Passing Sarah’s thirteenth post-op week, there’s really not much to report except continuing good news. Her passion for chasing the tennis ball returned about three? four? weeks ago. Although I am still reluctant to throw the ball as far as before the lameness struck (when she gave-up this particular passion), he bewilderment is, of course, why daddy won’t throw the ball to the end of the yard, instead of just several feet from where she waits, intently staring at the ball in my hand, waiting to run and pounce, to squeek the squeeker inside. (We usually play with the ball right after morning walkies, which, typically is prior to six a.m. The squeek of the ball sends paroxysms of yapping from the Corgis next door. And, certain that the human in the house really doesn’t appreciate the early wake-up call, this becomes only the first round of play. Later, usually after eight, a second round of play commences.)
I tried to get a shot of Sarah actually raising her front legs from the ground, placing all her weight on her back legs (it was her right rear leg upon which the surgery was conducted), but wasn’t able to get the shot. But, she does do it. She no longer favors the affected leg. Additionally, she no longer shows any discomfort when she moves in sideways motion. This sideways motion was her bane prior to the commencement of healing and certainly prior to the surgery. Anyone who has gone through the CCL experience will know what I’m talking about.
So, conclusions are now easy to come by. The TPLO surgery has given us back our Sarah. There is comfort in that. Even joy.
Additionally, we have seen no indication that Sarah’s left hind leg is suffering any lameness. The vet told us that is was “likely” she would eventually need the surgery on her other leg. Fingers crossed. Prayers given. But, as difficult as it was in the early weeks of this saga, I would, if needed, not hesitate with another TPLO procedure.
Finally, let me provide the following, that I’m sure most dog lovers have seen before. But, it seems to be appropriate to the moment; appropriate in providing the essential focus dog lovers embrace:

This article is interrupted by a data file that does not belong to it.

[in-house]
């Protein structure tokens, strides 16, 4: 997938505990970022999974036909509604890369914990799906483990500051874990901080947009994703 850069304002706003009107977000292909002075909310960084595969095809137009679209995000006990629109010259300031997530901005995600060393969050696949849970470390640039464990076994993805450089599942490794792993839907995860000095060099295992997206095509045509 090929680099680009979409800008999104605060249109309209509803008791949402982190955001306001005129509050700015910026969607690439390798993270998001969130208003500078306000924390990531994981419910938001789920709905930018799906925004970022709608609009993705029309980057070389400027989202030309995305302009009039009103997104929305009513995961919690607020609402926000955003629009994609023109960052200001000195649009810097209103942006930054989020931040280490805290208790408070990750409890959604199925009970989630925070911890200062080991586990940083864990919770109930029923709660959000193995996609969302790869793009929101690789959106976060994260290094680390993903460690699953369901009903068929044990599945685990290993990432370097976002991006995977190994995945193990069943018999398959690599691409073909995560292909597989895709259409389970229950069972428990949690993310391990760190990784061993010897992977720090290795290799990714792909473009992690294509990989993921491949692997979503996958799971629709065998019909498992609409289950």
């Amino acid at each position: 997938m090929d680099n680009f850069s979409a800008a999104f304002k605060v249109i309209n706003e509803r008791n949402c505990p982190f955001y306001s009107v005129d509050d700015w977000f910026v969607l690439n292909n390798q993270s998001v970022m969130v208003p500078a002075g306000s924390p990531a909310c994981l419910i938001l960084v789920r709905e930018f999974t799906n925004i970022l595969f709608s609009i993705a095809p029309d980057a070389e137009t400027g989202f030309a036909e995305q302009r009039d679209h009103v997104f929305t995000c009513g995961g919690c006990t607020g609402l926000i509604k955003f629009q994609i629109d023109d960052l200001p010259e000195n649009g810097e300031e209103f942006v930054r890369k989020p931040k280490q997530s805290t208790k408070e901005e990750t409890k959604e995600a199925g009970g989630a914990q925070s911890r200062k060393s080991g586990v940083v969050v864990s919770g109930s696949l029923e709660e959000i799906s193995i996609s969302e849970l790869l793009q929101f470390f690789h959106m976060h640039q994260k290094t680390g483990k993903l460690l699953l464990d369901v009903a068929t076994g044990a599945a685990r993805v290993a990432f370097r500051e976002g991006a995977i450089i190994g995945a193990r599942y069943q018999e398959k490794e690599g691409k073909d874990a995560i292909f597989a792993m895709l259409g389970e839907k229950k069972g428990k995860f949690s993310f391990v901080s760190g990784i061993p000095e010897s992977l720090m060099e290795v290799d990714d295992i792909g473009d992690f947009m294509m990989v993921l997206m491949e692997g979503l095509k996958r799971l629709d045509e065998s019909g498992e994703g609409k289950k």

Just a dog Musings by Richard Biby, Contributing Editor Broken Arrow, Oklahoma
From time to time, people tell me, “lighten up, it’s “just a dog”, or, that’s a lot of money for just a dog. They don’t understand the distance traveled, the time spent, or the costs involved for “just a dog”. Some of my proudest moments have come about with “just a dog”. Many hours have passed and my only company was “just a dog”, but I did not once feel slighted. Some of my saddest moments have been brought about by “just a dog”, and in those days of darkness, the gentle touch of “just a dog” gave me comfort and reason to overcome the day. If you, too, think it’s just a dog”, then you will probably understand phases like “just a friend”, “just a sunrise”, or “just a promise”. “Just a dog” brings into my life the very essence of friendship, trust, and pure unbridled joy. “Just a dog” brings out the compassion and patience that make me a better person. Because of “just a dog” I will rise early, take long walks and look longingly to the future. So for me and folks like me, it’s not “just a dog” but an embodiment of all the hopes and dreams of the future, the fond memories of the past, and the pure joy of the moment. “Just a dog” brings out whats good in me and diverts my thoughts away from myself and the worries of the day. I hope that someday they can understand that it’s not “just a dog” but the thing that gives me humanity and keeps me from being “just a man.” So the next time you hear the phrase “just a dog” just smile, because they “just don’t understand”